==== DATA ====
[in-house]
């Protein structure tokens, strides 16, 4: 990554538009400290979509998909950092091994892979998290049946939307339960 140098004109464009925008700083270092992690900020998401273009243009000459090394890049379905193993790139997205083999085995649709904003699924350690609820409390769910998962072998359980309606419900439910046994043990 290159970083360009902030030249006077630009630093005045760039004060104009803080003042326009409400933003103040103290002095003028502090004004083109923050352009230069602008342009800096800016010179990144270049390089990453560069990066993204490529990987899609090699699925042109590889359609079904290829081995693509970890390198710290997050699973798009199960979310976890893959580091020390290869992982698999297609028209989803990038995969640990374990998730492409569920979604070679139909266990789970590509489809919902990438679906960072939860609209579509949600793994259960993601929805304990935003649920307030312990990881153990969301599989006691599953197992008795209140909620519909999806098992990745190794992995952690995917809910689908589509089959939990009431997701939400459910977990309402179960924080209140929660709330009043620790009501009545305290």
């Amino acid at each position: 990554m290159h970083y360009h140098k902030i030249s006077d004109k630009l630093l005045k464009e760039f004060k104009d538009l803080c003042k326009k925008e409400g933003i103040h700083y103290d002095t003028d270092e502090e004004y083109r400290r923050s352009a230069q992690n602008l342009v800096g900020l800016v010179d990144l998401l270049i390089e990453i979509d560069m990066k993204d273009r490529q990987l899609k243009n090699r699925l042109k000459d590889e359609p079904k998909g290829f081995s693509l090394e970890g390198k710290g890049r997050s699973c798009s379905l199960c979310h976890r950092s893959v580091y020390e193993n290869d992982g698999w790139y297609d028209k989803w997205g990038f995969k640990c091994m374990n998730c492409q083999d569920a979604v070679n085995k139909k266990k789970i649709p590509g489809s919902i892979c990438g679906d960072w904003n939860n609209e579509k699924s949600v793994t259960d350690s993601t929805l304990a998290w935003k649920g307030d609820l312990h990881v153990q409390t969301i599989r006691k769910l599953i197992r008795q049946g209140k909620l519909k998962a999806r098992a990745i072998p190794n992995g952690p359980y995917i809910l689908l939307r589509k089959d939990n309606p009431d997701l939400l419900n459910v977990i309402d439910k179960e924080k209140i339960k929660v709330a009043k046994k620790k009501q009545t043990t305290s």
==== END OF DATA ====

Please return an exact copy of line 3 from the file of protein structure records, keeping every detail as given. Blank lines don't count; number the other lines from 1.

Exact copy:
């Amino acid at each position: 990554m290159h970083y360009h140098k902030i030249s006077d004109k630009l630093l005045k464009e760039f004060k104009d538009l803080c003042k326009k925008e409400g933003i103040h700083y103290d002095t003028d270092e502090e004004y083109r400290r923050s352009a230069q992690n602008l342009v800096g900020l800016v010179d990144l998401l270049i390089e990453i979509d560069m990066k993204d273009r490529q990987l899609k243009n090699r699925l042109k000459d590889e359609p079904k998909g290829f081995s693509l090394e970890g390198k710290g890049r997050s699973c798009s379905l199960c979310h976890r950092s893959v580091y020390e193993n290869d992982g698999w790139y297609d028209k989803w997205g990038f995969k640990c091994m374990n998730c492409q083999d569920a979604v070679n085995k139909k266990k789970i649709p590509g489809s919902i892979c990438g679906d960072w904003n939860n609209e579509k699924s949600v793994t259960d350690s993601t929805l304990a998290w935003k649920g307030d609820l312990h990881v153990q409390t969301i599989r006691k769910l599953i197992r008795q049946g209140k909620l519909k998962a999806r098992a990745i072998p190794n992995g952690p359980y995917i809910l689908l939307r589509k089959d939990n309606p009431d997701l939400l419900n459910v977990i309402d439910k179960e924080k209140i339960k929660v709330a009043k046994k620790k009501q009545t043990t305290s």